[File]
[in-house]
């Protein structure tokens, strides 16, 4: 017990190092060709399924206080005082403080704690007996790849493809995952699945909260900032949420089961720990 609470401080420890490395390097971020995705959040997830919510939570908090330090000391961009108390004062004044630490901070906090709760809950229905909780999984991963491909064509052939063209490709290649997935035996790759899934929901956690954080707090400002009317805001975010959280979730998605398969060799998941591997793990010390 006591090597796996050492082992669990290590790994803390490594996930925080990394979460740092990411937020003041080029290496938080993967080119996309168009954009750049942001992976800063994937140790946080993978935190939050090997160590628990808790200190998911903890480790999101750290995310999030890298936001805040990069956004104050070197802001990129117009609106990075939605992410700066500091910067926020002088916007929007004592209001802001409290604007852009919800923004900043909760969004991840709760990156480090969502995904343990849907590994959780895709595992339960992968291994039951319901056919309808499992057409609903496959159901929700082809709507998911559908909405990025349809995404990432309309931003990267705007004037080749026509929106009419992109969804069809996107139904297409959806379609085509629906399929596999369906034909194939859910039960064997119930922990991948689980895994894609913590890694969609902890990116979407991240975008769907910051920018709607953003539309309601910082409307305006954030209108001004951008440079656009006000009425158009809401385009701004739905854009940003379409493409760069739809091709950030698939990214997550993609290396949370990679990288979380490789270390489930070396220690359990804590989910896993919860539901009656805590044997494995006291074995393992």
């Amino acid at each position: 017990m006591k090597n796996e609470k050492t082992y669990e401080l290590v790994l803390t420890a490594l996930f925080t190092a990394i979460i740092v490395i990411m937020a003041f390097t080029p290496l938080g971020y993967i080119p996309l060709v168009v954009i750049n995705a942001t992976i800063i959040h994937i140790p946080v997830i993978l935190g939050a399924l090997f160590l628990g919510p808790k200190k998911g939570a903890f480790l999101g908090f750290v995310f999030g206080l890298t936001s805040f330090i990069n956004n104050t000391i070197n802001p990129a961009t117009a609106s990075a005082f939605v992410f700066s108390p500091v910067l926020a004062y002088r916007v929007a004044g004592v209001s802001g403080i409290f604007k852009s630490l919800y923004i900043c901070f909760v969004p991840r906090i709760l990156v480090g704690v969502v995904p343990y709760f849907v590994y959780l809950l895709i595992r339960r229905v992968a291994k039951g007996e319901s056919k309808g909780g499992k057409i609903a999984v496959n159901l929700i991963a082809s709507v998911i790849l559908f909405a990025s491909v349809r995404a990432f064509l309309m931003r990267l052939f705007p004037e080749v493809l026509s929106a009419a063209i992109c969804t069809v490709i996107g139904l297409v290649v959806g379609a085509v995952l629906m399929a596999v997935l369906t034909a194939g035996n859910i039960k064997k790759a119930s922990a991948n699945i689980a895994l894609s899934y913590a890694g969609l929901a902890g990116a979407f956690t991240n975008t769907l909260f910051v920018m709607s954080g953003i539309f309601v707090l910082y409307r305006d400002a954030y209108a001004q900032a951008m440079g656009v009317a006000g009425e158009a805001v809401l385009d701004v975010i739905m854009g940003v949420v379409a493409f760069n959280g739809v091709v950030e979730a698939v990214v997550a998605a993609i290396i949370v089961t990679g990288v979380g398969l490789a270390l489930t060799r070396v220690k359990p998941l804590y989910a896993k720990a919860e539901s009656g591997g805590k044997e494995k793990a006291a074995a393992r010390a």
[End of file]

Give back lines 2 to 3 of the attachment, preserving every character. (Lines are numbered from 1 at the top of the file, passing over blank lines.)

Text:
């Protein structure tokens, strides 16, 4: 017990190092060709399924206080005082403080704690007996790849493809995952699945909260900032949420089961720990 609470401080420890490395390097971020995705959040997830919510939570908090330090000391961009108390004062004044630490901070906090709760809950229905909780999984991963491909064509052939063209490709290649997935035996790759899934929901956690954080707090400002009317805001975010959280979730998605398969060799998941591997793990010390 006591090597796996050492082992669990290590790994803390490594996930925080990394979460740092990411937020003041080029290496938080993967080119996309168009954009750049942001992976800063994937140790946080993978935190939050090997160590628990808790200190998911903890480790999101750290995310999030890298936001805040990069956004104050070197802001990129117009609106990075939605992410700066500091910067926020002088916007929007004592209001802001409290604007852009919800923004900043909760969004991840709760990156480090969502995904343990849907590994959780895709595992339960992968291994039951319901056919309808499992057409609903496959159901929700082809709507998911559908909405990025349809995404990432309309931003990267705007004037080749026509929106009419992109969804069809996107139904297409959806379609085509629906399929596999369906034909194939859910039960064997119930922990991948689980895994894609913590890694969609902890990116979407991240975008769907910051920018709607953003539309309601910082409307305006954030209108001004951008440079656009006000009425158009809401385009701004739905854009940003379409493409760069739809091709950030698939990214997550993609290396949370990679990288979380490789270390489930070396220690359990804590989910896993919860539901009656805590044997494995006291074995393992």
């Amino acid at each position: 017990m006591k090597n796996e609470k050492t082992y669990e401080l290590v790994l803390t420890a490594l996930f925080t190092a990394i979460i740092v490395i990411m937020a003041f390097t080029p290496l938080g971020y993967i080119p996309l060709v168009v954009i750049n995705a942001t992976i800063i959040h994937i140790p946080v997830i993978l935190g939050a399924l090997f160590l628990g919510p808790k200190k998911g939570a903890f480790l999101g908090f750290v995310f999030g206080l890298t936001s805040f330090i990069n956004n104050t000391i070197n802001p990129a961009t117009a609106s990075a005082f939605v992410f700066s108390p500091v910067l926020a004062y002088r916007v929007a004044g004592v209001s802001g403080i409290f604007k852009s630490l919800y923004i900043c901070f909760v969004p991840r906090i709760l990156v480090g704690v969502v995904p343990y709760f849907v590994y959780l809950l895709i595992r339960r229905v992968a291994k039951g007996e319901s056919k309808g909780g499992k057409i609903a999984v496959n159901l929700i991963a082809s709507v998911i790849l559908f909405a990025s491909v349809r995404a990432f064509l309309m931003r990267l052939f705007p004037e080749v493809l026509s929106a009419a063209i992109c969804t069809v490709i996107g139904l297409v290649v959806g379609a085509v995952l629906m399929a596999v997935l369906t034909a194939g035996n859910i039960k064997k790759a119930s922990a991948n699945i689980a895994l894609s899934y913590a890694g969609l929901a902890g990116a979407f956690t991240n975008t769907l909260f910051v920018m709607s954080g953003i539309f309601v707090l910082y409307r305006d400002a954030y209108a001004q900032a951008m440079g656009v009317a006000g009425e158009a805001v809401l385009d701004v975010i739905m854009g940003v949420v379409a493409f760069n959280g739809v091709v950030e979730a698939v990214v997550a998605a993609i290396i949370v089961t990679g990288v979380g398969l490789a270390l489930t060799r070396v220690k359990p998941l804590y989910a896993k720990a919860e539901s009656g591997g805590k044997e494995k793990a006291a074995a393992r010390a």